Director: Marjane Satrapi
Cast: Ryan Reynolds, Gemma Arterton, Anna Kendrick, Jacki Weaver
Running Time: 101 minutes
Synopsis: Warehouse worker Jerry (Reynolds) is a shy young man plagued with mental illness. After realising that not taking his medication allows him to communicate with his pets and therefore not be alone, he decides to stop taking them. Once off of the pills however, the bodies start to mount.
Ryan Reynolds doesn’t necessarily have the best reputation in Hollywood when it comes to movies. His breakout role came with VAN WILDER which wasn’t the most highbrow of films, then came BLADE TRINITY and his unfortunate decision to play THE GREEN LANTERN has followed him around ever since. He is nonetheless a remarkable actor with turns in BURIED, THE NINES and FINDER’S FEE showcasing what he can achieve when given something good. THE VOICES is another example of the latter, with the Ryan Reynolds persona that we’ve come to recognise from so many of his previous flicks, vanished entirely.
Reynolds excels, showcasing that he’s more than just Van Wilder. Jerry is a shy and awkward warehouse worker who suffers from a hereditary mental illness; he is far from Reynolds’ usual overconfident, loud and brash counterparts. His turn in THE VOICES completely makes you believe in Jerry and will have you sympathising with his plight even though he’s technically the bad guy.
Reynolds doesn’t stop at just playing Jerry, oh no, he pulls a semi Eddie Murphy and also voices Jerry’s house pets Bosco and Mr. Whiskers. Being privy to this fact before viewing the film it was genuinely hard to believe that the additional voices heard were also Reynolds as they sound absolutely nothing like him. His pets play to standard cat/dog stereotypes; Bosco is Jerry’s loving and loyal dog who just want’s Jerry to do good things, whilst Mr. Whiskers is cold and malevolent, urging Jerry to succumb to his basic desires. Mr. Whiskers is so brilliant with all his foul-mouthed Scottish put-downs that he almost steals the show. He is easily the best cinema kitty since Jonesy. Cat owners will definitely identify with several scenes and may have you questioning just what is going on in the mind of your beloved moggie when you get home.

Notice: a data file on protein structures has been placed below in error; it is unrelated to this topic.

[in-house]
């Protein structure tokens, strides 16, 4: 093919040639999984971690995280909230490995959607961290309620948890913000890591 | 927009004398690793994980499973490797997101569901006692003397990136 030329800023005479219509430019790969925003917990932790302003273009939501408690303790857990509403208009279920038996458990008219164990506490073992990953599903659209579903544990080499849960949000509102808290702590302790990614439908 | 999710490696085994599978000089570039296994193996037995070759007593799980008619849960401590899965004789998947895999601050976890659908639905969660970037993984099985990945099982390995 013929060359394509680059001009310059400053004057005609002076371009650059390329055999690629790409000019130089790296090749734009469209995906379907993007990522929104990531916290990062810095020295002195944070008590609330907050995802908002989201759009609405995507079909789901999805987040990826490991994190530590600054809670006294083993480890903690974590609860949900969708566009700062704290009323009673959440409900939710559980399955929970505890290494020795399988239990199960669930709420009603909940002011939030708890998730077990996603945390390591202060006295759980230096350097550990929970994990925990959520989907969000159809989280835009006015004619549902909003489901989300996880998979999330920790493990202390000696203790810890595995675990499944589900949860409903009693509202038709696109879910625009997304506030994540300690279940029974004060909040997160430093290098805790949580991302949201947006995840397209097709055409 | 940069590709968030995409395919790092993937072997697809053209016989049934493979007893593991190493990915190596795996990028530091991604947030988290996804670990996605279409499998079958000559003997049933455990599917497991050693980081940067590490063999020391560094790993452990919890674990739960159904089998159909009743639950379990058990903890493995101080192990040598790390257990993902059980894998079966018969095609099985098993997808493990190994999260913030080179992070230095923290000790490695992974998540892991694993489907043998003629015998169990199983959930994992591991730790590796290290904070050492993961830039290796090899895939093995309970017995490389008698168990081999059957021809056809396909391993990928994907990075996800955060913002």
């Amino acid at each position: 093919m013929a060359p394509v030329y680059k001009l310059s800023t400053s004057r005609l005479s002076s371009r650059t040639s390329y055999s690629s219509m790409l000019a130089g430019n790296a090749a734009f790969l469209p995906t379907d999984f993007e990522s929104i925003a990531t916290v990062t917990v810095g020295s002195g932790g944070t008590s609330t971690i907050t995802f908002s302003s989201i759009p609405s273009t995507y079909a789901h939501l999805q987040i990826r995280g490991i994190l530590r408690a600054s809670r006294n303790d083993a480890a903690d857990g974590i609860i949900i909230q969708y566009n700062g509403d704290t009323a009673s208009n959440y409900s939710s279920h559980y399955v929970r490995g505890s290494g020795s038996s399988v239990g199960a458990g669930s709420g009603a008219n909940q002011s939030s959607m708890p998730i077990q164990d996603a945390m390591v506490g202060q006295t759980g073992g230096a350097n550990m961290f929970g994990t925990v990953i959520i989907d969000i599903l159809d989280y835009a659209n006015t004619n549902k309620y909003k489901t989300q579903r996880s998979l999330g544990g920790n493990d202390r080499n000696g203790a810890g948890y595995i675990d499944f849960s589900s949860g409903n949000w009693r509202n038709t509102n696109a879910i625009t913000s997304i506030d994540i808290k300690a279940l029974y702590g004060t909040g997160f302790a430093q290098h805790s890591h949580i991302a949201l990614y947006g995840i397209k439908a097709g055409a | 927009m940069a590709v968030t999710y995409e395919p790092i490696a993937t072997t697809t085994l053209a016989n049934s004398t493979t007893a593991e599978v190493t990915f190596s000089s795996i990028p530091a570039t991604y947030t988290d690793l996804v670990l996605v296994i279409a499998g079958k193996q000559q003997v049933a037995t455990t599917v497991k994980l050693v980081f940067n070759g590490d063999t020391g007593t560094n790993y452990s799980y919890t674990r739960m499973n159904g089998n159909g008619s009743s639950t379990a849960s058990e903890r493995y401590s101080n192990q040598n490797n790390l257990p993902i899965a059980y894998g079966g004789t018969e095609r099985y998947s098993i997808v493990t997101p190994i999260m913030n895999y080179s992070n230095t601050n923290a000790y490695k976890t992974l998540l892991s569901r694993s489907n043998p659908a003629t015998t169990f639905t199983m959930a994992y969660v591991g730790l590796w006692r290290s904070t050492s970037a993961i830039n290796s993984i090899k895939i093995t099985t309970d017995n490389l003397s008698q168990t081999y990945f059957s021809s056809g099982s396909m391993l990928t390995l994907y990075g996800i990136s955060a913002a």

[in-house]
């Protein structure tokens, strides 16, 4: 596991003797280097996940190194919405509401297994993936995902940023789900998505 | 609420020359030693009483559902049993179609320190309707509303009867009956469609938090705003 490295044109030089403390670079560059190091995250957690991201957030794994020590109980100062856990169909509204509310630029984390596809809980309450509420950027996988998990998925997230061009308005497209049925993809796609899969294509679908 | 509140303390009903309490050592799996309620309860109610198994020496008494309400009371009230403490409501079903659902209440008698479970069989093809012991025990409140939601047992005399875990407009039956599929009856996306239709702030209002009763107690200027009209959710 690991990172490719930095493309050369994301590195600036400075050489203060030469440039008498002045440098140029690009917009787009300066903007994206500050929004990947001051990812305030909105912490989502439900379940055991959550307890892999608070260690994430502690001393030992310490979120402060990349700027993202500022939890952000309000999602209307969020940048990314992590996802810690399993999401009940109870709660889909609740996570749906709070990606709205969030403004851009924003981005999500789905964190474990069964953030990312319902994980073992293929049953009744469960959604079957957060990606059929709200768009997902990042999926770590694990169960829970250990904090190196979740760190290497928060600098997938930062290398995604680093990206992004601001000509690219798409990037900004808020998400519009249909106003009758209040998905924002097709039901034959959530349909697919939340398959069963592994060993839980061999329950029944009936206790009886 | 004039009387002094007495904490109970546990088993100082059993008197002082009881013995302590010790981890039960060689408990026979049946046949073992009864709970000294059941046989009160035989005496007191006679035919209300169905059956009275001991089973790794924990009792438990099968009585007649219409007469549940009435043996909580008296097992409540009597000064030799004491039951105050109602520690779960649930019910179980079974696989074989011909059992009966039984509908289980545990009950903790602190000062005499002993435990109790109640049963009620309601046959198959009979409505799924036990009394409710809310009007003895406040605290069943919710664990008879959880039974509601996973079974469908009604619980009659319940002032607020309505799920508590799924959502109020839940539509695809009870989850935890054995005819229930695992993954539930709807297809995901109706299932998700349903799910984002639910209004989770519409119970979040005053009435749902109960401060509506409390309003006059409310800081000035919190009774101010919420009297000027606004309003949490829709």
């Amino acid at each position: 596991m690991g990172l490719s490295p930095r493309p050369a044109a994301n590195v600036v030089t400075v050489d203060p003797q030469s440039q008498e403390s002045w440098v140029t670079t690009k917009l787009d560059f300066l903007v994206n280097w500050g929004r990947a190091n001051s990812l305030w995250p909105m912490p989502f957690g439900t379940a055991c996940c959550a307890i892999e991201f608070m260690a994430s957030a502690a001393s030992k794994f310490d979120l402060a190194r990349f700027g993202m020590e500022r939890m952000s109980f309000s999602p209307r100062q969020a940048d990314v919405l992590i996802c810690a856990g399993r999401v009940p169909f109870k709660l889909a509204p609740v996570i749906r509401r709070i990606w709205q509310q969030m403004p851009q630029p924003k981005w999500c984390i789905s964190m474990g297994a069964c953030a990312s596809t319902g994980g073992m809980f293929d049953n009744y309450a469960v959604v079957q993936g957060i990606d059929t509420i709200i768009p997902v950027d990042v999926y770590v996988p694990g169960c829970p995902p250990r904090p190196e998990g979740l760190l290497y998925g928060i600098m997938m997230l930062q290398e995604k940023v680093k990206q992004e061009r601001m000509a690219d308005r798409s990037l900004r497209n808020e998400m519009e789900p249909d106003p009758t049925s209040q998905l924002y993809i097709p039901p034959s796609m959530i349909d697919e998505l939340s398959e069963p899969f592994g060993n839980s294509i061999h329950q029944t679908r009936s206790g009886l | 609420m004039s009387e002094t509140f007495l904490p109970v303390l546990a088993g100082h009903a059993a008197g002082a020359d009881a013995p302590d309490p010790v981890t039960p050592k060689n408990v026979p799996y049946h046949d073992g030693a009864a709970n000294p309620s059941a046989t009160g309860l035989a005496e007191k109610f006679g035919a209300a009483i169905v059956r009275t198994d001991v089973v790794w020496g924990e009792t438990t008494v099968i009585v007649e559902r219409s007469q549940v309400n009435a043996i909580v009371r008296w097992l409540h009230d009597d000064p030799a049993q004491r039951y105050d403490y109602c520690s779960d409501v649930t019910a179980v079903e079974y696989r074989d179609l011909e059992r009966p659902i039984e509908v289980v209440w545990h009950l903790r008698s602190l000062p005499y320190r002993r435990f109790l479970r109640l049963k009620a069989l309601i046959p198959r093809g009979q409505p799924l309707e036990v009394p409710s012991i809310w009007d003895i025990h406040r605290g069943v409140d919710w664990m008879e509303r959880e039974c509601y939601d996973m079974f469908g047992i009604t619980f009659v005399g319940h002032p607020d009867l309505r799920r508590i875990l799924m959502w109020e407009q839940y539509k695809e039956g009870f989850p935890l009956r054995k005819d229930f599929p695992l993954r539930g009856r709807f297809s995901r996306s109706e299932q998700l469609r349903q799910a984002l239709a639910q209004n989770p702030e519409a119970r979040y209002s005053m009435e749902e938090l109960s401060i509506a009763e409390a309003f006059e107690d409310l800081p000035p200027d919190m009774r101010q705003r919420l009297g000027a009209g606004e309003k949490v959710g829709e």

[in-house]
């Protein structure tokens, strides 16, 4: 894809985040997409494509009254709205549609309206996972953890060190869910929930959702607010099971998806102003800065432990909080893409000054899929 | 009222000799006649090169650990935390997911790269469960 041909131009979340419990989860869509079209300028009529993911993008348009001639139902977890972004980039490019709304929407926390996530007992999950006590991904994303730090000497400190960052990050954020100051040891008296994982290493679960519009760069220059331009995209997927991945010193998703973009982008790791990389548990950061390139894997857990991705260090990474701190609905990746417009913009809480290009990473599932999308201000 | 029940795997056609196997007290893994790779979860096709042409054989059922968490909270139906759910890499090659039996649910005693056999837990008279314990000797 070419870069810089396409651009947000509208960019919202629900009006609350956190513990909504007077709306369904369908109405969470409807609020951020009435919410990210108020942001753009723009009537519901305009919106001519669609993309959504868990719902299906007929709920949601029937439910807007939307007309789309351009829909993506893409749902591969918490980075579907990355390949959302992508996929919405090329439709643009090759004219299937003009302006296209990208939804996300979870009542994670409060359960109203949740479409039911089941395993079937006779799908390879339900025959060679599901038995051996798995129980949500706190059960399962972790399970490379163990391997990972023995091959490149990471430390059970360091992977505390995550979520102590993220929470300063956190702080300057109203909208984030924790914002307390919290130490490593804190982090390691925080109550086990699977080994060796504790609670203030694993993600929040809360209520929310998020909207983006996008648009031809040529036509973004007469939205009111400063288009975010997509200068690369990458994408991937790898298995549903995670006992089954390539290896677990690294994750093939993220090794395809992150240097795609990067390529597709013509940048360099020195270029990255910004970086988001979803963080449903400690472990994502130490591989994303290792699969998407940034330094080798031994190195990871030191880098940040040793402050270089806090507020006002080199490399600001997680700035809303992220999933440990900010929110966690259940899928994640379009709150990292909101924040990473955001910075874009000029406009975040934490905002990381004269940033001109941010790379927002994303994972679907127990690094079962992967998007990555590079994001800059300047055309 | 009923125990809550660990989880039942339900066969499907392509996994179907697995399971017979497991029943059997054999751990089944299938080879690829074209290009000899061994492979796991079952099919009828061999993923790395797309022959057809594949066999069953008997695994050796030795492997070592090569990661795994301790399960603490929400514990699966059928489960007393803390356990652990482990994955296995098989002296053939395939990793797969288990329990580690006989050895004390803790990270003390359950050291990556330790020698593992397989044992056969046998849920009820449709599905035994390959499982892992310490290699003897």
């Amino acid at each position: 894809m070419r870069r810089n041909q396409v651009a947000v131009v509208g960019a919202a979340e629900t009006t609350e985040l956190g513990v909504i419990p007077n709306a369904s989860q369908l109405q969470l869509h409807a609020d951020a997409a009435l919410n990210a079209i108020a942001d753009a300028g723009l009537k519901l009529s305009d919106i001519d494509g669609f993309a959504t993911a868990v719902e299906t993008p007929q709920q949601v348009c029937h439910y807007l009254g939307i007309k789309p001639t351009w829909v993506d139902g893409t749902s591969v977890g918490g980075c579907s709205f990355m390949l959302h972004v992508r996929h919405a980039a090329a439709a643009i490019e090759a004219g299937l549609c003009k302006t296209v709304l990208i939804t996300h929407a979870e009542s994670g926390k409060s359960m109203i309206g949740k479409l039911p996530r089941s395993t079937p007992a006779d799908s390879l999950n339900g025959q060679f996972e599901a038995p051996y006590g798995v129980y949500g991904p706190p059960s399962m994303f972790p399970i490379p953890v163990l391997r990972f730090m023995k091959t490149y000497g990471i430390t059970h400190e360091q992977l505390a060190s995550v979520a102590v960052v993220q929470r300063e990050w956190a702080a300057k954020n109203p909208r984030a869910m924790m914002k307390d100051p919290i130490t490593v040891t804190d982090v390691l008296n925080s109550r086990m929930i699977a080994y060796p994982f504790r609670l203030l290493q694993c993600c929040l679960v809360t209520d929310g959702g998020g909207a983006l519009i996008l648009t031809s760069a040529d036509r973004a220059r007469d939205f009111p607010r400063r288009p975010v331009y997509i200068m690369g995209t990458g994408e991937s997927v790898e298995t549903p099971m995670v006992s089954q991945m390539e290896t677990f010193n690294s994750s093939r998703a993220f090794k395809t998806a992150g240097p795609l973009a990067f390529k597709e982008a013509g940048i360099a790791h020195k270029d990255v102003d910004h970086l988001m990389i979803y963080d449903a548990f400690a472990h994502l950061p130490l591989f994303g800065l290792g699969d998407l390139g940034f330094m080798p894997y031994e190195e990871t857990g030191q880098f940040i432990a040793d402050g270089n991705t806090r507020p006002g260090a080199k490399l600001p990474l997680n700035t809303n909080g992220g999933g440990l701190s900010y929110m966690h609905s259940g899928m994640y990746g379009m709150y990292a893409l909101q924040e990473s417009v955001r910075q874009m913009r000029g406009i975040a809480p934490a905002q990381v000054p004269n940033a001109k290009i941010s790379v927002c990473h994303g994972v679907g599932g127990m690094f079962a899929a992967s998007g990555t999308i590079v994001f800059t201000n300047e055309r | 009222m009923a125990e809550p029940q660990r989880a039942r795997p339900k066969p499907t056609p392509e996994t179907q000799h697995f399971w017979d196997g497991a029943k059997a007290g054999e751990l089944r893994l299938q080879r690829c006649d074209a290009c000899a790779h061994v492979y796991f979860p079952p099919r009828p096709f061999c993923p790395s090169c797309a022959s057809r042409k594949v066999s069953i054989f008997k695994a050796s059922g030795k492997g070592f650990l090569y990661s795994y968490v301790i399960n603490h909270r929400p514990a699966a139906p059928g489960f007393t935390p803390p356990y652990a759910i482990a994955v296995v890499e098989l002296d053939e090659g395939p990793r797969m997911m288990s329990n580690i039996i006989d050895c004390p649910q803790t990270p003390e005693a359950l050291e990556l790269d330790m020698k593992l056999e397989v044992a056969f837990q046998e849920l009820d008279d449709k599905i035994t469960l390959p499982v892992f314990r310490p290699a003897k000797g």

The humour doesn’t just come from the crass things that the cat says. The main comedy is pumped straight from the darkest of veins; there are several absurd chain reactions that will have you wincing and guffawing in equal measures. Think KILLER JOE meets AMERICAN PSYCHO and you’re on the right comedic lines.
The plot is exceptionally surreal and quirky due to the fact that our protagonist is ‘off his meds’. We see the world through Jerry’s non-drug-addled mind and it’s actually a rather beautifully sweet and fun place to be. Everything is awesome in his little world, even when things start going horribly wrong and co-worker Fiona’s (Arterton) head turns up in his fridge. His perception of Fiona, the films resident Brit, is a complete over the top stereotype with dialogue steeped in Tally Ho’s and Toodle Pips, but works perfectly.
The art design of the film which although set in America, was filmed in Germany, is gorgeous, flitting effortlessly between neon brights to murky blacks jarring backwards and forwards between Jerry’s reality and the world as it is. The practical effects are stunning and will have you believing that disembodied heads have feelings too.
THE VOICES will charm and entertain those with a thirst for dark comedies with a quirky edge.
[usr=4] Mr. Whiskers demands you go watch THE VOICES when it’s released on Friday 20th March.